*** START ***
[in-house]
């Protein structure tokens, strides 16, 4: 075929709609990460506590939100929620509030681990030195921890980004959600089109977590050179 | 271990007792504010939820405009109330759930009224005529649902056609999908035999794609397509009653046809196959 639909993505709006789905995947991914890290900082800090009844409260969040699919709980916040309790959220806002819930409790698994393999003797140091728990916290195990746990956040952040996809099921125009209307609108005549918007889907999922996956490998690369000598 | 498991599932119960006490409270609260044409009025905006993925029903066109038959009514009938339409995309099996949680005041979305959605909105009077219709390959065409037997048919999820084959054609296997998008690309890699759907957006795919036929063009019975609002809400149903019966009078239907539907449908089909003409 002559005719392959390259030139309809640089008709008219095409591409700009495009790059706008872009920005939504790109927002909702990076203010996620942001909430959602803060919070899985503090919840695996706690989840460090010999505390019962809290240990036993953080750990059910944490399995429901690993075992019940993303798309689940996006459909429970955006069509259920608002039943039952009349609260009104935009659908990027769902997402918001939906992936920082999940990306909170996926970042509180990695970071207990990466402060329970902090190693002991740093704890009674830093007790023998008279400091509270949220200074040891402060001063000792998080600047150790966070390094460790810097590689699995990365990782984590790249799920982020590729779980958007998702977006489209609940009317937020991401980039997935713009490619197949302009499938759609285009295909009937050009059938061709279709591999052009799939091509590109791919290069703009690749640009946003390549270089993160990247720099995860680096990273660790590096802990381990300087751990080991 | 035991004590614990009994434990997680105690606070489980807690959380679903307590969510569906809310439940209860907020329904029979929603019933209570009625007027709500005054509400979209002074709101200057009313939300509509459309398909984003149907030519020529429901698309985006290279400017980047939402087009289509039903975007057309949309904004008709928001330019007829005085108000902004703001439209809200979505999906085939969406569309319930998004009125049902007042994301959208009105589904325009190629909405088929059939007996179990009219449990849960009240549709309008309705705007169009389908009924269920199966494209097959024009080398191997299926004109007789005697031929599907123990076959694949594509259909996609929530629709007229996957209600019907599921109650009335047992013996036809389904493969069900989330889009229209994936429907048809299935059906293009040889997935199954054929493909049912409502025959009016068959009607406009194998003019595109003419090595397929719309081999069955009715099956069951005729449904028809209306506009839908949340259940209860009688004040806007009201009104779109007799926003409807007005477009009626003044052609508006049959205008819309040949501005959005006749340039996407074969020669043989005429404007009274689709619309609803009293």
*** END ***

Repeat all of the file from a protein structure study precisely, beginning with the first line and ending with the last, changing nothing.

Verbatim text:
[in-house]
């Protein structure tokens, strides 16, 4: 075929709609990460506590939100929620509030681990030195921890980004959600089109977590050179 | 271990007792504010939820405009109330759930009224005529649902056609999908035999794609397509009653046809196959 639909993505709006789905995947991914890290900082800090009844409260969040699919709980916040309790959220806002819930409790698994393999003797140091728990916290195990746990956040952040996809099921125009209307609108005549918007889907999922996956490998690369000598 | 498991599932119960006490409270609260044409009025905006993925029903066109038959009514009938339409995309099996949680005041979305959605909105009077219709390959065409037997048919999820084959054609296997998008690309890699759907957006795919036929063009019975609002809400149903019966009078239907539907449908089909003409 002559005719392959390259030139309809640089008709008219095409591409700009495009790059706008872009920005939504790109927002909702990076203010996620942001909430959602803060919070899985503090919840695996706690989840460090010999505390019962809290240990036993953080750990059910944490399995429901690993075992019940993303798309689940996006459909429970955006069509259920608002039943039952009349609260009104935009659908990027769902997402918001939906992936920082999940990306909170996926970042509180990695970071207990990466402060329970902090190693002991740093704890009674830093007790023998008279400091509270949220200074040891402060001063000792998080600047150790966070390094460790810097590689699995990365990782984590790249799920982020590729779980958007998702977006489209609940009317937020991401980039997935713009490619197949302009499938759609285009295909009937050009059938061709279709591999052009799939091509590109791919290069703009690749640009946003390549270089993160990247720099995860680096990273660790590096802990381990300087751990080991 | 035991004590614990009994434990997680105690606070489980807690959380679903307590969510569906809310439940209860907020329904029979929603019933209570009625007027709500005054509400979209002074709101200057009313939300509509459309398909984003149907030519020529429901698309985006290279400017980047939402087009289509039903975007057309949309904004008709928001330019007829005085108000902004703001439209809200979505999906085939969406569309319930998004009125049902007042994301959208009105589904325009190629909405088929059939007996179990009219449990849960009240549709309008309705705007169009389908009924269920199966494209097959024009080398191997299926004109007789005697031929599907123990076959694949594509259909996609929530629709007229996957209600019907599921109650009335047992013996036809389904493969069900989330889009229209994936429907048809299935059906293009040889997935199954054929493909049912409502025959009016068959009607406009194998003019595109003419090595397929719309081999069955009715099956069951005729449904028809209306506009839908949340259940209860009688004040806007009201009104779109007799926003409807007005477009009626003044052609508006049959205008819309040949501005959005006749340039996407074969020669043989005429404007009274689709619309609803009293």